Friday, July 23, 2010

Does Google know something about energy that the rest of us don't?

Dave Rochlin -

Google announced a large wind energy deal this week that reveals a lot about where they think energy markets are headed. Other big energy consumers should take notice.

Rather than simply buying renewable energy credits (RECs) and adding some solar panels to show their commitment to green, Google’s energy subsidiary signed a 20-year power purchase agreement with NextEra Energy. Google will begin buying 114 megawatts of electricity from an Iowa wind farm later this summer. Now of course Google doesn’t consume much of their energy anywhere near Iowa, but they can (and intend to) sell this energy on wholesale markets, and simultaneously buy energy where they do use it.

By buying the wind energy directly, Google has created a giant hedge against both rising energy prices and the future cost of compliance with emissions reduction mandates – either voluntary or mandatory. RECs are a way to separate out the actual energy from the credit for low emissions, and this direct investment locks in their costs for both.

Why would they want to do this? Aside from their intention on greening their operations, they believe it makes good business sense.

On the energy side, world demand keeps increasing. China recently overtook the US in total energy use according to the International Energy Agency, and India is poised to become a large importer of coal to meet their growing demand. While there is much debate about whether and when we’ll start to deplete fossil fuel reserves, it’s clear that higher demand and higher costs associated with the extracting future reserves (think of BP drilling a mile underwater for oil) will send energy prices upwards. And demand-wise, plug-in electric cars could undo some of the other energy savings that are slowing electricity use in the U.S.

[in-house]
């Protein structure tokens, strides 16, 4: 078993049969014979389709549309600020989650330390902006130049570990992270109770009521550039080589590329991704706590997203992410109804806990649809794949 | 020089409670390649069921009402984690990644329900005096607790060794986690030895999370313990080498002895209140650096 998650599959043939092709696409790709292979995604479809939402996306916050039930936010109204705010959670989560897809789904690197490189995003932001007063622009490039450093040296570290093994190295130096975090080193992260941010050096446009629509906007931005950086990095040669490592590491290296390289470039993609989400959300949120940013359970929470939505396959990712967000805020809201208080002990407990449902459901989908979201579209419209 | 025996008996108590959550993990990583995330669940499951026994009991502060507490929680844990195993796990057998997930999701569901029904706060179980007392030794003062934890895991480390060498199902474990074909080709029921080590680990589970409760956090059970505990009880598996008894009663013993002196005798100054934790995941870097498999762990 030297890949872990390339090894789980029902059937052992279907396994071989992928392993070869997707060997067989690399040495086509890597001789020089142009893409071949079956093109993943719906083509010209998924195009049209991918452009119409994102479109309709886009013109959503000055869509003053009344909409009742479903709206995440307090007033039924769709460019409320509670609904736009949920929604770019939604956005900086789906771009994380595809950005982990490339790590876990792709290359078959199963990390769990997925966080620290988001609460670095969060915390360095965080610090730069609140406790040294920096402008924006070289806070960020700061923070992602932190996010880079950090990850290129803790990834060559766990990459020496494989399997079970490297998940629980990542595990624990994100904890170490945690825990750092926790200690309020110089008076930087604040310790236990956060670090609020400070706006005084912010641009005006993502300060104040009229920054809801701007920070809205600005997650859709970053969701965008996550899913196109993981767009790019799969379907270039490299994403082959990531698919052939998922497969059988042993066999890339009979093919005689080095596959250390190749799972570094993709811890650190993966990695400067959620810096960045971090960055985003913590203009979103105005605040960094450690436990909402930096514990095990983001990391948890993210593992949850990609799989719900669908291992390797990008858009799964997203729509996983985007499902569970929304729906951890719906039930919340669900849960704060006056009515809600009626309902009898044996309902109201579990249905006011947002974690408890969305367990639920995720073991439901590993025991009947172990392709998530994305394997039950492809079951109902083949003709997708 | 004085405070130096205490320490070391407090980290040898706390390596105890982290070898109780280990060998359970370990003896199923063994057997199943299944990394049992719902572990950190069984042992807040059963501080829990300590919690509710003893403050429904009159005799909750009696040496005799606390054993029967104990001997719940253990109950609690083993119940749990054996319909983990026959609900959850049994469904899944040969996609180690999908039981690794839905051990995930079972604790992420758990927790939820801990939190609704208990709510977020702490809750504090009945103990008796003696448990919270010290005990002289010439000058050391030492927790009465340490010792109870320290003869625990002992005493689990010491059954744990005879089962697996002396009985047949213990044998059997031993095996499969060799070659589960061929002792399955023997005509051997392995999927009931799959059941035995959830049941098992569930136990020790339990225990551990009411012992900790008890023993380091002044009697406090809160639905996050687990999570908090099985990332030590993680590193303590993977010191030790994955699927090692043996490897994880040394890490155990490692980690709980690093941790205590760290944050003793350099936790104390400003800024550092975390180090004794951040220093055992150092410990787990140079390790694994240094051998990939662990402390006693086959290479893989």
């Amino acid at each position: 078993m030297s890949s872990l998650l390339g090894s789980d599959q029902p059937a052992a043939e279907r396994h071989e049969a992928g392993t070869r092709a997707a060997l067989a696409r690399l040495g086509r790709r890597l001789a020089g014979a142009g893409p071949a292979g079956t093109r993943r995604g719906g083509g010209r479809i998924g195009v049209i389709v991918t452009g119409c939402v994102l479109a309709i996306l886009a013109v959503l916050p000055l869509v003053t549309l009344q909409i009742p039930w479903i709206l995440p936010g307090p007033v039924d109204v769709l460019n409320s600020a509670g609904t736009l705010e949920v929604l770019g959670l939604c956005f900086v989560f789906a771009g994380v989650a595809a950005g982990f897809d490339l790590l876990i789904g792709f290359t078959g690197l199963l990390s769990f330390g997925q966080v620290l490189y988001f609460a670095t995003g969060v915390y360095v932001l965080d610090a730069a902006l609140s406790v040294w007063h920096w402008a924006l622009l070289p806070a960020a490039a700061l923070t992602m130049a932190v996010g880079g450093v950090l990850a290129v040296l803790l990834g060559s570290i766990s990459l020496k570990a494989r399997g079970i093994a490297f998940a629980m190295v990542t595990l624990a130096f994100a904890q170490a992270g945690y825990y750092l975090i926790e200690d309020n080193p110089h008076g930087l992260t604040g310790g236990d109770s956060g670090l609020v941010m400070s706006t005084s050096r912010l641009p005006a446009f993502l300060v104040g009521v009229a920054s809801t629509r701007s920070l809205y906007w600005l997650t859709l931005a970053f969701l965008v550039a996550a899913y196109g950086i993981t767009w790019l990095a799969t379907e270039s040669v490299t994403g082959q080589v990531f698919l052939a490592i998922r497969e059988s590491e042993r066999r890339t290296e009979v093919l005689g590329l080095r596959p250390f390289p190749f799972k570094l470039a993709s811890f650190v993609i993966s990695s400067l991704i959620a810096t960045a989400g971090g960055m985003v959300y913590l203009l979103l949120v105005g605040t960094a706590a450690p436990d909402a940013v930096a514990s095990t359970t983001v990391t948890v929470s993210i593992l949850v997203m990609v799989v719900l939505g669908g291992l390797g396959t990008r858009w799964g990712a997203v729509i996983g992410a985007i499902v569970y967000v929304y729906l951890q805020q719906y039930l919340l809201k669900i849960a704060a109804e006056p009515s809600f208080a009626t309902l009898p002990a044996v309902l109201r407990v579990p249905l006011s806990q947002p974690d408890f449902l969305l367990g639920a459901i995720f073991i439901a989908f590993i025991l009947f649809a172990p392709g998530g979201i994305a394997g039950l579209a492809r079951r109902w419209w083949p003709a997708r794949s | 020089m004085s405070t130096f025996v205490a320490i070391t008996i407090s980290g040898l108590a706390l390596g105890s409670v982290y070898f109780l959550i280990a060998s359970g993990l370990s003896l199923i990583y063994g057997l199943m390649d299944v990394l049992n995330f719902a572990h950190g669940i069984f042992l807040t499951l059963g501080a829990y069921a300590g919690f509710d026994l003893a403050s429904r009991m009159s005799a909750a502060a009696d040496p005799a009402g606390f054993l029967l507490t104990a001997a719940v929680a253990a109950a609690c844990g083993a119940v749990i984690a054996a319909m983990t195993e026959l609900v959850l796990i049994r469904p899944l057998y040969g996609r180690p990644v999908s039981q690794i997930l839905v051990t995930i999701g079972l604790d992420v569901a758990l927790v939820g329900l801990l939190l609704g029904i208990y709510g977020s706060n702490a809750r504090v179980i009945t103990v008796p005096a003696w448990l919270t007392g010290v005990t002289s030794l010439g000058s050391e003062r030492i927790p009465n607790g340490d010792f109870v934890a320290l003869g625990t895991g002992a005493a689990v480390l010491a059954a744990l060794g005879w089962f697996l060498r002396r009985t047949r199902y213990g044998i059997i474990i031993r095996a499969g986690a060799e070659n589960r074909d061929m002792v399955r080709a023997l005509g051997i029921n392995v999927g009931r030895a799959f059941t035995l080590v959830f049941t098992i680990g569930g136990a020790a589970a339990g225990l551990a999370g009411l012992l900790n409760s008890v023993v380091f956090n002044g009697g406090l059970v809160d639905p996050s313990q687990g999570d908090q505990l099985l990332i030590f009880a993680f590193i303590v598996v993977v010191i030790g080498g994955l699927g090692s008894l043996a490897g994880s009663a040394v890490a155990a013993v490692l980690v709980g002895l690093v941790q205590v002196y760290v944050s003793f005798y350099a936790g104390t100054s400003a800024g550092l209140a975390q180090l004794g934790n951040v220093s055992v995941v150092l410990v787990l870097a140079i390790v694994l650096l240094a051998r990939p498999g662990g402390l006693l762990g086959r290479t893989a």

On the renewables side, while the cost of solar, wind and other ‘clean’ sources will continue to fall and capacity continue to increase, a climate bill in the US could create a shortfall, sending the price of ‘clean energy’ (or at least the REC piece) up. With the senate climate bill stalled, and both carbon offset and REC markets showing weak demand, this may seem hard to imagine today. But in a few years, it could be quite a different story.

A group called NERA Economic Consulting has partnered with a very cool startup called Crowdcast to try and predict how this will all play out. They use ‘the wisdom of crowds' to come up with a consensus forecast, which Crowdcast claims is typically more reliable than individual expertise. Half 'the crowd' thinks we’ll have a senate bill by June of 2012, that it will require a 17% reduction in emissions, and that the price per ton of carbon credits (which can be used to make up for missed reduction targets) will rise above $10.

Google will be immune to both overall energy and emissions targets, and in fact might be in a position to sell their excess green energy for quite a tidy profit. My bet is that by 2020, Google will be – as usual – laughing all the way to the bank.

As they say “Through the long term purchase of renewable energy at a predetermined price, we’re partially protecting ourselves against future increases in power prices. This is a case where buying green makes business sense.”

Follow ClimatePath on facebook!

Photo: CC License via Flickr: Yodel Anecdotal